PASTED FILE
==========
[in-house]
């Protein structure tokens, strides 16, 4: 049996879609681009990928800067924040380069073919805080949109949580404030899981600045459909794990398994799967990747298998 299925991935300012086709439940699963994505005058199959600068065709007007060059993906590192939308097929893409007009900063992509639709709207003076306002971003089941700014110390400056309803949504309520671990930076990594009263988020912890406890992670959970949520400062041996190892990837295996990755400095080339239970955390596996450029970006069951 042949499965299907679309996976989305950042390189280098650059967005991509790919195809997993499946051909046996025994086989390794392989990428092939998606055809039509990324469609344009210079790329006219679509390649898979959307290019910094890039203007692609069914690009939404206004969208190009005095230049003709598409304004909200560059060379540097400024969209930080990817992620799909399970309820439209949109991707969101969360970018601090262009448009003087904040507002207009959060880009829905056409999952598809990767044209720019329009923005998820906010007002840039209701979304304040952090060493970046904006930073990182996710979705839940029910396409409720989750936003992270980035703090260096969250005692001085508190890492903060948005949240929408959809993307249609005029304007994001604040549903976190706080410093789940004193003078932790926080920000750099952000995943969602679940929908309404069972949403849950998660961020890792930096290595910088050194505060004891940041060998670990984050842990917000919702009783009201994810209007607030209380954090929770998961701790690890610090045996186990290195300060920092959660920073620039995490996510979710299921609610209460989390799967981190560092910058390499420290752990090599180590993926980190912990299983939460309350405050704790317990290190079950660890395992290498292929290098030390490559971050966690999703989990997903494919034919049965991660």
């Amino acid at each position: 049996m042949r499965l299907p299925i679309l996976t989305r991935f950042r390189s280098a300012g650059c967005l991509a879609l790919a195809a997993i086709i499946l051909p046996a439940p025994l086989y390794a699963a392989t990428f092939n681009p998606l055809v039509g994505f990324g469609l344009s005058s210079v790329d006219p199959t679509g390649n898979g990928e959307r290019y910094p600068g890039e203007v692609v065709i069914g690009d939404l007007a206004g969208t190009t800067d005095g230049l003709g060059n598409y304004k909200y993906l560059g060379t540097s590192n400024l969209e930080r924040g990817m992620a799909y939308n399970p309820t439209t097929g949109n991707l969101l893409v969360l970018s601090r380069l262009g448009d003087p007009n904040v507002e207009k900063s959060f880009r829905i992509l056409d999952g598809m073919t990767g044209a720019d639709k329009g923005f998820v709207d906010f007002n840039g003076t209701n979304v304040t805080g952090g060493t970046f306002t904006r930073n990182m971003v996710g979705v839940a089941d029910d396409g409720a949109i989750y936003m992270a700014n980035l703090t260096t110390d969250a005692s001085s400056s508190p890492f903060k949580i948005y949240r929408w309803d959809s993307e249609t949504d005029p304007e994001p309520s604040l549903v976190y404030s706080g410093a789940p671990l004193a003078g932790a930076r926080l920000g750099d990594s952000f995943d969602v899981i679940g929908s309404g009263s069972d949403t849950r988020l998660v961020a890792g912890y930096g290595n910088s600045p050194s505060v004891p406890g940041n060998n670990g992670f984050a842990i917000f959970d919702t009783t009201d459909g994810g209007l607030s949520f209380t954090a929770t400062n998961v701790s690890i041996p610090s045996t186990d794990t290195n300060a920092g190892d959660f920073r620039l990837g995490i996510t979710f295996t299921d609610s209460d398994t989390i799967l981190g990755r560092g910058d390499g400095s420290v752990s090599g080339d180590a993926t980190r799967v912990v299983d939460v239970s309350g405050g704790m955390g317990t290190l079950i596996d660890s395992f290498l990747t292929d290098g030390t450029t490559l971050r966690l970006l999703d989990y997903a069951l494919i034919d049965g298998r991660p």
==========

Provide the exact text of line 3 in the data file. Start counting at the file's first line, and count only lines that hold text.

């Amino acid at each position: 049996m042949r499965l299907p299925i679309l996976t989305r991935f950042r390189s280098a300012g650059c967005l991509a879609l790919a195809a997993i086709i499946l051909p046996a439940p025994l086989y390794a699963a392989t990428f092939n681009p998606l055809v039509g994505f990324g469609l344009s005058s210079v790329d006219p199959t679509g390649n898979g990928e959307r290019y910094p600068g890039e203007v692609v065709i069914g690009d939404l007007a206004g969208t190009t800067d005095g230049l003709g060059n598409y304004k909200y993906l560059g060379t540097s590192n400024l969209e930080r924040g990817m992620a799909y939308n399970p309820t439209t097929g949109n991707l969101l893409v969360l970018s601090r380069l262009g448009d003087p007009n904040v507002e207009k900063s959060f880009r829905i992509l056409d999952g598809m073919t990767g044209a720019d639709k329009g923005f998820v709207d906010f007002n840039g003076t209701n979304v304040t805080g952090g060493t970046f306002t904006r930073n990182m971003v996710g979705v839940a089941d029910d396409g409720a949109i989750y936003m992270a700014n980035l703090t260096t110390d969250a005692s001085s400056s508190p890492f903060k949580i948005y949240r929408w309803d959809s993307e249609t949504d005029p304007e994001p309520s604040l549903v976190y404030s706080g410093a789940p671990l004193a003078g932790a930076r926080l920000g750099d990594s952000f995943d969602v899981i679940g929908s309404g009263s069972d949403t849950r988020l998660v961020a890792g912890y930096g290595n910088s600045p050194s505060v004891p406890g940041n060998n670990g992670f984050a842990i917000f959970d919702t009783t009201d459909g994810g209007l607030s949520f209380t954090a929770t400062n998961v701790s690890i041996p610090s045996t186990d794990t290195n300060a920092g190892d959660f920073r620039l990837g995490i996510t979710f295996t299921d609610s209460d398994t989390i799967l981190g990755r560092g910058d390499g400095s420290v752990s090599g080339d180590a993926t980190r799967v912990v299983d939460v239970s309350g405050g704790m955390g317990t290190l079950i596996d660890s395992f290498l990747t292929d290098g030390t450029t490559l971050r966690l970006l999703d989990y997903a069951l494919i034919d049965g298998r991660p």